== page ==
For Armenia’s, October is traditionally a month of cultural celebration. During October, Armenia’s the world over celebrate their rich heritage, paying homage to those, who throughout our history, worked endless nights in dim candle light monasteries to translate into Armenian the vast riches of world literature.
“Tarkmanchats,” or the “Translators’ day” is celebrated every October in remembrance of the first book to be translated into Armenian–the Holy Bible.
After St. Mesrob Mashdots created the Armenian alphabet in 405 AD, The first generation of Armenian translators, scholars and theologians began the process of translating the Bible into Armenian. According to Armenian tradition, the long and arduous endeavor was completed in 425 AD.
Interestingly enough, the translation of the Bible into Armenian did not begin with Genesis, but with the Book of Proverbs.The first sentence in the Book of Proverbs thus became the first sentence to be translated into the newly minted Armenian alphabet.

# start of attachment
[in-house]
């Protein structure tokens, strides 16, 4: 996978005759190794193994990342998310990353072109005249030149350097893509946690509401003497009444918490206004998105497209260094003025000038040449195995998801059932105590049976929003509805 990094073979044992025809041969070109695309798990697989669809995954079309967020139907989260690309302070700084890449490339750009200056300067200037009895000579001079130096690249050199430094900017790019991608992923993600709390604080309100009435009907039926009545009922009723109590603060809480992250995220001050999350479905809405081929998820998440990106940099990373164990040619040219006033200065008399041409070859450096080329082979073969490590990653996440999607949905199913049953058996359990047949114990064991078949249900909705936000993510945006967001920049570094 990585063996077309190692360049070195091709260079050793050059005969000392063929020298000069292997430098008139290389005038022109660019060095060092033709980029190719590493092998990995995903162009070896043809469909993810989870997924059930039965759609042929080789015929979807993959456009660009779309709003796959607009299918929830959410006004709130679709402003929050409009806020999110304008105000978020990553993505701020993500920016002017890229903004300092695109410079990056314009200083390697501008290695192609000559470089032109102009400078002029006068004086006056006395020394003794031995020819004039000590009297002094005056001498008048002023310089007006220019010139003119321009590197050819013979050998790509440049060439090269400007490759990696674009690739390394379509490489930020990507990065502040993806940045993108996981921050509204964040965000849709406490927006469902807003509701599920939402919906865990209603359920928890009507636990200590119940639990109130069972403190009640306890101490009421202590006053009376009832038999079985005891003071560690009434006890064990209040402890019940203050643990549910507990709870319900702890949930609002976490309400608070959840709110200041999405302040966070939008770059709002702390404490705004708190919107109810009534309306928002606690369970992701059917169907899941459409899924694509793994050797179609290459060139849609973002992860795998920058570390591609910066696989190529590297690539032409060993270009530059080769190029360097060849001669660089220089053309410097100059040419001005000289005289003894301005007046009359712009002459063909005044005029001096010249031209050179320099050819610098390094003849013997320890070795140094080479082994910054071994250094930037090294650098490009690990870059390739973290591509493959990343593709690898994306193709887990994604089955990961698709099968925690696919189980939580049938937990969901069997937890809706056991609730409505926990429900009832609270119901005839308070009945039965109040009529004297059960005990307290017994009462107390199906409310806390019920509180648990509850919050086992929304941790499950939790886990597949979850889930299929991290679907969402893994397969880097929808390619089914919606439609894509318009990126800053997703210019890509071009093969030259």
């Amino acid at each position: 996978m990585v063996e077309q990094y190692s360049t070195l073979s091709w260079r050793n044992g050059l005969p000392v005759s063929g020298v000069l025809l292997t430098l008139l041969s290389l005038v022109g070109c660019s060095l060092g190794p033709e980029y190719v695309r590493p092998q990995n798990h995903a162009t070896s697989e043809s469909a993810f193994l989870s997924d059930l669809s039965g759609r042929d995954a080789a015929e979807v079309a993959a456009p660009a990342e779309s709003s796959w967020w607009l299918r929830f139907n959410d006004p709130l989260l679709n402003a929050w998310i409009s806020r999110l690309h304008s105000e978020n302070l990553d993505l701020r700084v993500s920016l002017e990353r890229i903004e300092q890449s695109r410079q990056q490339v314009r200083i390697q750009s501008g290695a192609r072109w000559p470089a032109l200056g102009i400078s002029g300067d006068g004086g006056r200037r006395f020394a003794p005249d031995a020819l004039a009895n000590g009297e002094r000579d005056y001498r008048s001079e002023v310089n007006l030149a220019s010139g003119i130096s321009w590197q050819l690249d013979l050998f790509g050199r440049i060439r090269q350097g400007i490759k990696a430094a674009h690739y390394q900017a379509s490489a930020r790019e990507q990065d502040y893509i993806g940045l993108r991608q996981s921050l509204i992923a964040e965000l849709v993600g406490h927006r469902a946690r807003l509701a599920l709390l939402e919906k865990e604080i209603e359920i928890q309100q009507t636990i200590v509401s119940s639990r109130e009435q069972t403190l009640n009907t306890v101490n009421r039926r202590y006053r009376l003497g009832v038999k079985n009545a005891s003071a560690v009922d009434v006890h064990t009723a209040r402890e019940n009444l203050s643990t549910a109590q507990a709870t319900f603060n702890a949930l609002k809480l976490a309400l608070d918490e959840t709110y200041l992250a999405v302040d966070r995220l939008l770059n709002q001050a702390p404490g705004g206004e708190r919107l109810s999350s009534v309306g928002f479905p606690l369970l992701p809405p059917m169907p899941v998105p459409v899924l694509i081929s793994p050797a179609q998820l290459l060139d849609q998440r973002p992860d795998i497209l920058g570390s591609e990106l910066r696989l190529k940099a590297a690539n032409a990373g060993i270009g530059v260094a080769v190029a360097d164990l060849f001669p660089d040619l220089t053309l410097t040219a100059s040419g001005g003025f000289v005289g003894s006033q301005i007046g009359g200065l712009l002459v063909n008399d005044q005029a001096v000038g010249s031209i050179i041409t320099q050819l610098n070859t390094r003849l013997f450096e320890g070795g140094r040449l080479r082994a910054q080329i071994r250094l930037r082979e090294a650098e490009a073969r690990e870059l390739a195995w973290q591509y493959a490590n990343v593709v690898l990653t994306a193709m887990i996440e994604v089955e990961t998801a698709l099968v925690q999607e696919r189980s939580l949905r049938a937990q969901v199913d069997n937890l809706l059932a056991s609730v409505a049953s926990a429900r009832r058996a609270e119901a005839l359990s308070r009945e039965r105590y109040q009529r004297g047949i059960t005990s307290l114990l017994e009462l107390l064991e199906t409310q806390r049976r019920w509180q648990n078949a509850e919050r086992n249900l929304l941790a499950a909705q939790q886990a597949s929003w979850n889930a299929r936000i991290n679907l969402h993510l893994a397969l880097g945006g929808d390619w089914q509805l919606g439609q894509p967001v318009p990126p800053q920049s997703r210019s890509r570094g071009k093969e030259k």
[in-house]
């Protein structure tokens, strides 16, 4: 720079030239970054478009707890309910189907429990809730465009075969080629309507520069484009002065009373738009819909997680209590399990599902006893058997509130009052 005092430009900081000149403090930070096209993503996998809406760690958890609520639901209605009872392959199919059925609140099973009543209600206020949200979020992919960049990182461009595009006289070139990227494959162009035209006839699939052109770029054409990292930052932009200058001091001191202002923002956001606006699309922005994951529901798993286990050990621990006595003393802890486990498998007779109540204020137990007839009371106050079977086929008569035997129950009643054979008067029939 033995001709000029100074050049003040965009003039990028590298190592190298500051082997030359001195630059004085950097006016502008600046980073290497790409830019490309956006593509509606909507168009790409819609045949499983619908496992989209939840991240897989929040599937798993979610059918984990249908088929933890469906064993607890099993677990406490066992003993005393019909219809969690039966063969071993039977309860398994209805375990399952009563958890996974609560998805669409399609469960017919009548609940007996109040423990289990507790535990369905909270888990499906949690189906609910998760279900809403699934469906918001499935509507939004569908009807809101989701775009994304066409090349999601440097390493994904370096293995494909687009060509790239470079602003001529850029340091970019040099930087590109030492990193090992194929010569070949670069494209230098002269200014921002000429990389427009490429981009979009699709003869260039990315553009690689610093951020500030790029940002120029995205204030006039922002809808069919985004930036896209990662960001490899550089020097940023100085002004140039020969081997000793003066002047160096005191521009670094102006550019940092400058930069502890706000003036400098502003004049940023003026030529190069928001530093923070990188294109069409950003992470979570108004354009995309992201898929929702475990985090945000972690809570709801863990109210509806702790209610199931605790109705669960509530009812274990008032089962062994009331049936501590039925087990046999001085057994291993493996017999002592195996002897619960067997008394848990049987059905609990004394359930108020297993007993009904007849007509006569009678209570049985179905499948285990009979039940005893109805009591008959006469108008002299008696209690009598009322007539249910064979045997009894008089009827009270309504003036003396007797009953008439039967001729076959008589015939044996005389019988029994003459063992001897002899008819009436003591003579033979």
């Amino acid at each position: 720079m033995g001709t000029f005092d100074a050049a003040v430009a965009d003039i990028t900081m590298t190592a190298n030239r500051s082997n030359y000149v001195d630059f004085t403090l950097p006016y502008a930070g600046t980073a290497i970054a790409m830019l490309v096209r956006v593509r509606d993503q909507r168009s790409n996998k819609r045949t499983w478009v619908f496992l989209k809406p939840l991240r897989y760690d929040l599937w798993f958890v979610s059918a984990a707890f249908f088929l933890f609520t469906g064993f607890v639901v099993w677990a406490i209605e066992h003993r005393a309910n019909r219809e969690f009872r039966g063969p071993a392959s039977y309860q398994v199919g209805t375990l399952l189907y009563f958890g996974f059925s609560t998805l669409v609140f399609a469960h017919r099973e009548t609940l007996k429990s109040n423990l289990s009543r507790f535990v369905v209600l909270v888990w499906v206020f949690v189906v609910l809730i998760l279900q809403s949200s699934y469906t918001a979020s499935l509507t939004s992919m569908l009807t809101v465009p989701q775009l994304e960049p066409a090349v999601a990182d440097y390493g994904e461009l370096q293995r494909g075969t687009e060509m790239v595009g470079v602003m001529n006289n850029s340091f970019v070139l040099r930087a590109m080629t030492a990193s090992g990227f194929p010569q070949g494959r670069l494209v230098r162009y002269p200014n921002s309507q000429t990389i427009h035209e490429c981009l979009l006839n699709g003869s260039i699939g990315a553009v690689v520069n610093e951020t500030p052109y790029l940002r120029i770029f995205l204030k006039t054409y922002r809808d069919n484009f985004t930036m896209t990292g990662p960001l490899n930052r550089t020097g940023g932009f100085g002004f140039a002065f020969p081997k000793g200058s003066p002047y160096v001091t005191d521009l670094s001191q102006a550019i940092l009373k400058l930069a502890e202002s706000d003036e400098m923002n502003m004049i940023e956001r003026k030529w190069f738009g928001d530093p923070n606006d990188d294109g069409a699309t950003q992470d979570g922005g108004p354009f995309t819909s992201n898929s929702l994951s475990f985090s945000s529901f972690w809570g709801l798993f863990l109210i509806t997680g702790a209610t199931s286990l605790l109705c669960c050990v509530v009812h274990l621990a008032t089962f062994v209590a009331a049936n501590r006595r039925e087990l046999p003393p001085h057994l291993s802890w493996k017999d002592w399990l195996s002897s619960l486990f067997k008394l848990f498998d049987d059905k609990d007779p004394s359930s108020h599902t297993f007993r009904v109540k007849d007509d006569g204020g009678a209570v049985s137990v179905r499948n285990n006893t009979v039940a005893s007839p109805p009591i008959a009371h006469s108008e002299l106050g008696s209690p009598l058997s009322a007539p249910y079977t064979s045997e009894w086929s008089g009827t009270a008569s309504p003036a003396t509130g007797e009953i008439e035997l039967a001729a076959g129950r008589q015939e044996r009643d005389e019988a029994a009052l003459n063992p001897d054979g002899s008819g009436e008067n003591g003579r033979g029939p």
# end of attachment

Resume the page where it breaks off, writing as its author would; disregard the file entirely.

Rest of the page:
“To know wisdom and instruction, to perceive the words of understanding.”
This thought has served as the guiding ethos for the Armenian nation for almost two centuries, providing hope and inspiration through dark days, glorious momen’s, periods of renaissance and rebirth.
Almost immediately after the Bible was translated, scholars stationed throughout the monasteries of ancient Armenia began to produce volume after volume of knowledge–history, philosophy, law, and theology–almost as if the alphabet had been created centuries before.
The birth of the Armenian alphabet and the translation of the Bible ushered in a new era for Armenia, making the fifth century the Golden Age of Armenian literature, laying the groundwork for the coming Renaissance of the 19th century that would see the establishment of a free and independent Armenia, founded upon the wisdom of Enlightenment thought.